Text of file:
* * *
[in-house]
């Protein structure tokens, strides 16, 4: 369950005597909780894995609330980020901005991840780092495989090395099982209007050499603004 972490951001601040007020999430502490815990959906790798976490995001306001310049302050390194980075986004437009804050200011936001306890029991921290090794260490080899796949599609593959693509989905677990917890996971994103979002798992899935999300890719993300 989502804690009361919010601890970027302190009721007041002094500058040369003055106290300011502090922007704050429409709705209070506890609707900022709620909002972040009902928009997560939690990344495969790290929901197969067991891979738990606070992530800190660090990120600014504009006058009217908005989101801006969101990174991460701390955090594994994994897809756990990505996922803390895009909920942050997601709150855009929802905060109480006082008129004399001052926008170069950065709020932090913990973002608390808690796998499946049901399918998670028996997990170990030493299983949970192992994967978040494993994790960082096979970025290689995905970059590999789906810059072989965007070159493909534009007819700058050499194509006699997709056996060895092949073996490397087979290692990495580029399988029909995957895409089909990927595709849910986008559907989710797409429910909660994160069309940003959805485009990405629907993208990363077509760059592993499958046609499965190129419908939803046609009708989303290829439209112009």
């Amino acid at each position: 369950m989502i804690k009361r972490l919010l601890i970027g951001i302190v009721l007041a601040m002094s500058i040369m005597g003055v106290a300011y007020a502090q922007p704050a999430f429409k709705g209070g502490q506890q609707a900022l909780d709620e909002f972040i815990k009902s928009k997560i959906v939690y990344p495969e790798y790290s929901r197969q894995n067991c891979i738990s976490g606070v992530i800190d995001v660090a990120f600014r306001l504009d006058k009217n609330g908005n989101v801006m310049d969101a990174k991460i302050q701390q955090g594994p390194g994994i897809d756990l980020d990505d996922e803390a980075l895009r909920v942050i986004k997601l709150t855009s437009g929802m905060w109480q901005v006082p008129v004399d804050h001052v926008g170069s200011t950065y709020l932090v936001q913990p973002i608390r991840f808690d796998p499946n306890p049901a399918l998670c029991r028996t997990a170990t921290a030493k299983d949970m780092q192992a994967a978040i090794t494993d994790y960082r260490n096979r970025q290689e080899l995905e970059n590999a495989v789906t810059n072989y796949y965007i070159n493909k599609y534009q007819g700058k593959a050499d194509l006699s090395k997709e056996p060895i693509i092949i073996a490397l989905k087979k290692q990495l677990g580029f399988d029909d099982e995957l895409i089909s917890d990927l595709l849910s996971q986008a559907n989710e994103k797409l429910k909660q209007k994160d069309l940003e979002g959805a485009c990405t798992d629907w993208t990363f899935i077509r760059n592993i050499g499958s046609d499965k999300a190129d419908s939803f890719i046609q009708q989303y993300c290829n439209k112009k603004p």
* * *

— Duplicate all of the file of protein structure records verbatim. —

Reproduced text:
[in-house]
């Protein structure tokens, strides 16, 4: 369950005597909780894995609330980020901005991840780092495989090395099982209007050499603004 972490951001601040007020999430502490815990959906790798976490995001306001310049302050390194980075986004437009804050200011936001306890029991921290090794260490080899796949599609593959693509989905677990917890996971994103979002798992899935999300890719993300 989502804690009361919010601890970027302190009721007041002094500058040369003055106290300011502090922007704050429409709705209070506890609707900022709620909002972040009902928009997560939690990344495969790290929901197969067991891979738990606070992530800190660090990120600014504009006058009217908005989101801006969101990174991460701390955090594994994994897809756990990505996922803390895009909920942050997601709150855009929802905060109480006082008129004399001052926008170069950065709020932090913990973002608390808690796998499946049901399918998670028996997990170990030493299983949970192992994967978040494993994790960082096979970025290689995905970059590999789906810059072989965007070159493909534009007819700058050499194509006699997709056996060895092949073996490397087979290692990495580029399988029909995957895409089909990927595709849910986008559907989710797409429910909660994160069309940003959805485009990405629907993208990363077509760059592993499958046609499965190129419908939803046609009708989303290829439209112009």
């Amino acid at each position: 369950m989502i804690k009361r972490l919010l601890i970027g951001i302190v009721l007041a601040m002094s500058i040369m005597g003055v106290a300011y007020a502090q922007p704050a999430f429409k709705g209070g502490q506890q609707a900022l909780d709620e909002f972040i815990k009902s928009k997560i959906v939690y990344p495969e790798y790290s929901r197969q894995n067991c891979i738990s976490g606070v992530i800190d995001v660090a990120f600014r306001l504009d006058k009217n609330g908005n989101v801006m310049d969101a990174k991460i302050q701390q955090g594994p390194g994994i897809d756990l980020d990505d996922e803390a980075l895009r909920v942050i986004k997601l709150t855009s437009g929802m905060w109480q901005v006082p008129v004399d804050h001052v926008g170069s200011t950065y709020l932090v936001q913990p973002i608390r991840f808690d796998p499946n306890p049901a399918l998670c029991r028996t997990a170990t921290a030493k299983d949970m780092q192992a994967a978040i090794t494993d994790y960082r260490n096979r970025q290689e080899l995905e970059n590999a495989v789906t810059n072989y796949y965007i070159n493909k599609y534009q007819g700058k593959a050499d194509l006699s090395k997709e056996p060895i693509i092949i073996a490397l989905k087979k290692q990495l677990g580029f399988d029909d099982e995957l895409i089909s917890d990927l595709l849910s996971q986008a559907n989710e994103k797409l429910k909660q209007k994160d069309l940003e979002g959805a485009c990405t798992d629907w993208t990363f899935i077509r760059n592993i050499g499958s046609d499965k999300a190129d419908s939803f890719i046609q009708q989303y993300c290829n439209k112009k603004p």